Tokyo Report

Left out of North Korea Summits, Japan Elevates Abduction Issue

In a flurry of talks with South Korean and U.S. officials, Japan tries to make sure its interests aren’t forgotten.

Left out of North Korea Summits, Japan Elevates Abduction Issue

U.S. Deputy Secretary of State John Sullivan and Japanese Foreign Minister Taro Kono address reporters at the State Department in Washington, DC (March 16, 2018).

Credit: U.S. Department of State

Japan is pressing the United States and South Korea to pressure North Korea over the regime’s past abduction practices during forthcoming summits with Kim Jong-un. The diplomatic outreach has been interpreted as a sign that Tokyo fears its interests risk being downgraded during the highly anticipated leader-to-leader meetings expected to take place in April and May.

The fate of numerous Japanese citizens abducted by North Korean agents in the 1970s and 1980s remains politically sensitive in Japan. Kim’s father, Kim Jong-il, admitted in 2002 that 13 Japanese citizens had previously been taken by special forces in “a reckless quest for glory.” Five were allowed to return to Japan that year and the regime claimed the others had died – but relatives and the government doubt the official account. The Japanese government lists 17 citizens as abduction victims and has suspicions about other people who also vanished. It is pushing to secure the return of the other abductees. Prime Minister Shinzo Abe said recently that a resolution of the abduction, nuclear, and missile development issues was “Japan’s core policy.”

Japan wants to ensure the topic is raised by South Korean President Moon Jae-in and U.S. President Donald Trump during their respective meetings with the North Korean leader, which are expected to mainly focus on security issues and the push to denuclearize the peninsula. “Discussions are continuing concerning the format the inter-Korean summit meeting will take, but today we confirmed the necessity of the ROK [Republic of Korea, South Korea’s formal name] also working closely with Japan towards the resolution of the abductions issue,” Japanese Foreign Minister Taro Kono said after a meeting with his South Korean counterpart, Kang Kyung-wha, in Washington last Saturday. Similarly, after a separate meeting with U.S. Vice President Mike Pence on Friday, Kono said: ”We agreed that Japan and the United States will continue to closely cooperate in resolving the abduction issue.”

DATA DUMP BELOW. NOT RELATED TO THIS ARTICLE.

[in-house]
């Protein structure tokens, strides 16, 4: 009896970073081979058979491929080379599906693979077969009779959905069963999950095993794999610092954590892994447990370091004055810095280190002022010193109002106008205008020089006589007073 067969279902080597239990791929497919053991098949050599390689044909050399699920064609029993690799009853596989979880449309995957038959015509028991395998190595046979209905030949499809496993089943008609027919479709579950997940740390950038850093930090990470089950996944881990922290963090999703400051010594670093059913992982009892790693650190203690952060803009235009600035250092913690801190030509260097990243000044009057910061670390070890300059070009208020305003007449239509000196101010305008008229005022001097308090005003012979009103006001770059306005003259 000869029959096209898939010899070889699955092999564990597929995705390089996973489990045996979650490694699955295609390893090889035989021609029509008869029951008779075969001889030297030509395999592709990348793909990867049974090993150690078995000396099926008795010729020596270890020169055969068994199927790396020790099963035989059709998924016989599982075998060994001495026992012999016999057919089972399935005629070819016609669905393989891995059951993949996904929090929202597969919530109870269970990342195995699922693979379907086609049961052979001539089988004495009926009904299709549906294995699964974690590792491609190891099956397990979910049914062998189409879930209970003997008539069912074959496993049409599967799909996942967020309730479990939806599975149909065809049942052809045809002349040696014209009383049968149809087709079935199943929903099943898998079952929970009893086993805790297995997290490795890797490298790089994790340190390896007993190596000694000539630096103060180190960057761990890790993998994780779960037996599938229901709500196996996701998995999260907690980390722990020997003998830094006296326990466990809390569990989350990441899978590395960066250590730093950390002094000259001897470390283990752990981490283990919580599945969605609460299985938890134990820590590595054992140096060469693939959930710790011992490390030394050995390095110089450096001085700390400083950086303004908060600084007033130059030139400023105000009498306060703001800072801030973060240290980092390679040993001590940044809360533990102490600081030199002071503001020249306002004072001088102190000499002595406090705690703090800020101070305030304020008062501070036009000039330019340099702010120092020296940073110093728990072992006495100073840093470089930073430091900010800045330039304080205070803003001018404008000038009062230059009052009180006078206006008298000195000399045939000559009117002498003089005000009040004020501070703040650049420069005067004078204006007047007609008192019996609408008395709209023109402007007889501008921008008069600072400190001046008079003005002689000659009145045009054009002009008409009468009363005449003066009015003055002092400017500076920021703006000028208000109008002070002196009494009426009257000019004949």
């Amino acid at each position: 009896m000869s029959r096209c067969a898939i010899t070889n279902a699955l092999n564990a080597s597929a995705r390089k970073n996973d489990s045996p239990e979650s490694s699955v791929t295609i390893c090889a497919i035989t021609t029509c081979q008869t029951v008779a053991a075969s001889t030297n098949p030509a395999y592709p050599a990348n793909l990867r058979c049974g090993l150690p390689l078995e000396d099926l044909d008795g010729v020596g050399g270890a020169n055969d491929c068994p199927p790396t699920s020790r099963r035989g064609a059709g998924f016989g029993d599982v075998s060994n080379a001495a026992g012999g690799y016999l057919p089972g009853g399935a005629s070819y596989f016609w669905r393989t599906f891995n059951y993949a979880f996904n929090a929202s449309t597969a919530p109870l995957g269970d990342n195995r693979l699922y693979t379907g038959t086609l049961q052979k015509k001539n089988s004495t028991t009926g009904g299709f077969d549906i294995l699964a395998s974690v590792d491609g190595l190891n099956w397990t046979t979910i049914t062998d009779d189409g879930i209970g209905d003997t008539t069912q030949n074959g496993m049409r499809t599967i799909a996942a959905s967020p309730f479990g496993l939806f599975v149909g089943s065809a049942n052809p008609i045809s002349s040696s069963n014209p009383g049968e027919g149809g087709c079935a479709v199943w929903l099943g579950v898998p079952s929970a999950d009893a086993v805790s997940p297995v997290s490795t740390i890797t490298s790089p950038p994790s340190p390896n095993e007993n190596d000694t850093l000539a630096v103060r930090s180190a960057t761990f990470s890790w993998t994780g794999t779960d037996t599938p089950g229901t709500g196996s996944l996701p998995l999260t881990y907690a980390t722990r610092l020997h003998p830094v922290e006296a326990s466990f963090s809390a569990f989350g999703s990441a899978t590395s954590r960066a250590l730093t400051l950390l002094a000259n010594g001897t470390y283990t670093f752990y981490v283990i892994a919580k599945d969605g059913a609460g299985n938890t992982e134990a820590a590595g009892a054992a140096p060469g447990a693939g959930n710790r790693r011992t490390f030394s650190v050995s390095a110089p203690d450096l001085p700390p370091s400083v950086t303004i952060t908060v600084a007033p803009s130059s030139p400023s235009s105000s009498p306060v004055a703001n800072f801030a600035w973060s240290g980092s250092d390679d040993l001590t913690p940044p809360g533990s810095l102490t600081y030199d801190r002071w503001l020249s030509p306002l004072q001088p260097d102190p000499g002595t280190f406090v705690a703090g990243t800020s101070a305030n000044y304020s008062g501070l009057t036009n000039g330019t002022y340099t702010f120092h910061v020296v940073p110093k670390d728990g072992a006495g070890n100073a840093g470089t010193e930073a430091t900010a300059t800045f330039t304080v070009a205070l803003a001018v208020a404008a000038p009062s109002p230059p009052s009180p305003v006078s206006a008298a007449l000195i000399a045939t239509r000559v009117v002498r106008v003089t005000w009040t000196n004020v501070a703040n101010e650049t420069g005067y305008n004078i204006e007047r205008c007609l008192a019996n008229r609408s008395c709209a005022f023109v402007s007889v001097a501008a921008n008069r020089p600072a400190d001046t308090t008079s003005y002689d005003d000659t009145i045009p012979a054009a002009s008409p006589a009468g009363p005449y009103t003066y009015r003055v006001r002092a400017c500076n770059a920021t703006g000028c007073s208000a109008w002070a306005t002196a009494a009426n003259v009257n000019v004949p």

Kono and Kang’s recent visits to Washington come amid intense discussions between the United States and its regional allies aimed at ensuring the countries are on the same page in handling the North Korea talks. It remains to be seen the extent to which Pyongyang is truly committed to denuclearization, despite South Korean officials conveying such a message from their conversation with Kim in Pyongyang two weeks ago. Suh Hoon, the chief of South Korea’s National Intelligence Service, visited Tokyo last week to personally brief Abe and Kono on what Kim had said. Suh was one of the officials whose earlier briefing for Trump at the White House led to the announcement of plans for the first summit between U.S. and North Korean leaders.

Japan, which to date has been a strong supporter of the Trump administration’s “maximum pressure” campaign, holds that the Kim regime should not be given any concessions unless its words are backed up by concrete action. The United States and South Korea agree. “Sanctions will not be eased until the North agrees to detailed plans on denuclearization and takes action,” South Korea’s Kang told Yonhap News Agency during a subsequent visit to Brussels, where she discussed strategy with European Union colleagues. “In that process, the security guarantee for its regime that the North wants will also be discussed.”

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In the same interview, Kang revealed some of her thinking about the potential outcomes of the Trump-Kim meeting. The South Korean foreign minister did not believe there was time to draw up a detailed roadmap toward denuclearization before the U.S.-North Korea summit, but indicated the leaders should aim to agree on an “overall outline” including a future timetable.

Japan is watching closely. Kono told reporters that the Kim regime would “probably take incremental actions towards denuclearization [so] we want to engage in close cooperation with the United States and the ROK to ensure that there are no inconsistencies in how we respond to any such actions by North Korea.” Even though Kono stressed that Tokyo, Seoul, and Washington were “in broad alignment in terms of how to respond,” Japan appears to be keeping its options open. Last week the Japanese government floated the idea of exploring its own future summit meeting with Kim, partly to pursue the abductions issue. With Abe traveling to the United States next month to coordinate with Trump, the government said it would “review its response from the perspective of the most effective approach.”